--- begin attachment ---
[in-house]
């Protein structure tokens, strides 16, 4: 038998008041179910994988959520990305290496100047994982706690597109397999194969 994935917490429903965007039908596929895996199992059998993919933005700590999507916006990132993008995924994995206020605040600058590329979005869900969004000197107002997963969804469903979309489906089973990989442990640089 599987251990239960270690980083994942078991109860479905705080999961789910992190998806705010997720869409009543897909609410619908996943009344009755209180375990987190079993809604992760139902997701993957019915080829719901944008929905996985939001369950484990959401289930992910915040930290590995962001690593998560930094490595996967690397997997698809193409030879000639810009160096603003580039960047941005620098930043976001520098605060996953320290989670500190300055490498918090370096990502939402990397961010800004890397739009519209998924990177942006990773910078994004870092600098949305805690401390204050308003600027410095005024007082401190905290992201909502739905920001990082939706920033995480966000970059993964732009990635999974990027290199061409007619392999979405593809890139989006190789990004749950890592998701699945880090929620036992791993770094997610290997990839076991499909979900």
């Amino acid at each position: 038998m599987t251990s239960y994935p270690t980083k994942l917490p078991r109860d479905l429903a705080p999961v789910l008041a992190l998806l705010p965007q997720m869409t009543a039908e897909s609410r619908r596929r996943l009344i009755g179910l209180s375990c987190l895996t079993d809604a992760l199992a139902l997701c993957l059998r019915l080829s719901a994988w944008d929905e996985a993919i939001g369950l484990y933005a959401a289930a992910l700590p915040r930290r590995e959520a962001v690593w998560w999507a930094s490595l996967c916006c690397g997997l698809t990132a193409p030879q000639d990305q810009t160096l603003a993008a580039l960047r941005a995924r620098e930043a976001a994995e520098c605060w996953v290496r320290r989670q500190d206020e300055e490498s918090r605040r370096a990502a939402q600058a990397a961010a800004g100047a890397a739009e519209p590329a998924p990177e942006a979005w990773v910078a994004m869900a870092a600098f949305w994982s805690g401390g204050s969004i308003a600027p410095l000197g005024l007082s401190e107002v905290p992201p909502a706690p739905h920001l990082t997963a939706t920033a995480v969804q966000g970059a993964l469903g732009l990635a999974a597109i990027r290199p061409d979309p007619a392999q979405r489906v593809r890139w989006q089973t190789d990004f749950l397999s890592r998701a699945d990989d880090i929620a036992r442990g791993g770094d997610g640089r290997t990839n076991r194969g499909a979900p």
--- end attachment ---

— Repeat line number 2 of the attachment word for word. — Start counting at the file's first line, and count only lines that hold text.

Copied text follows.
């Protein structure tokens, strides 16, 4: 038998008041179910994988959520990305290496100047994982706690597109397999194969 994935917490429903965007039908596929895996199992059998993919933005700590999507916006990132993008995924994995206020605040600058590329979005869900969004000197107002997963969804469903979309489906089973990989442990640089 599987251990239960270690980083994942078991109860479905705080999961789910992190998806705010997720869409009543897909609410619908996943009344009755209180375990987190079993809604992760139902997701993957019915080829719901944008929905996985939001369950484990959401289930992910915040930290590995962001690593998560930094490595996967690397997997698809193409030879000639810009160096603003580039960047941005620098930043976001520098605060996953320290989670500190300055490498918090370096990502939402990397961010800004890397739009519209998924990177942006990773910078994004870092600098949305805690401390204050308003600027410095005024007082401190905290992201909502739905920001990082939706920033995480966000970059993964732009990635999974990027290199061409007619392999979405593809890139989006190789990004749950890592998701699945880090929620036992791993770094997610290997990839076991499909979900």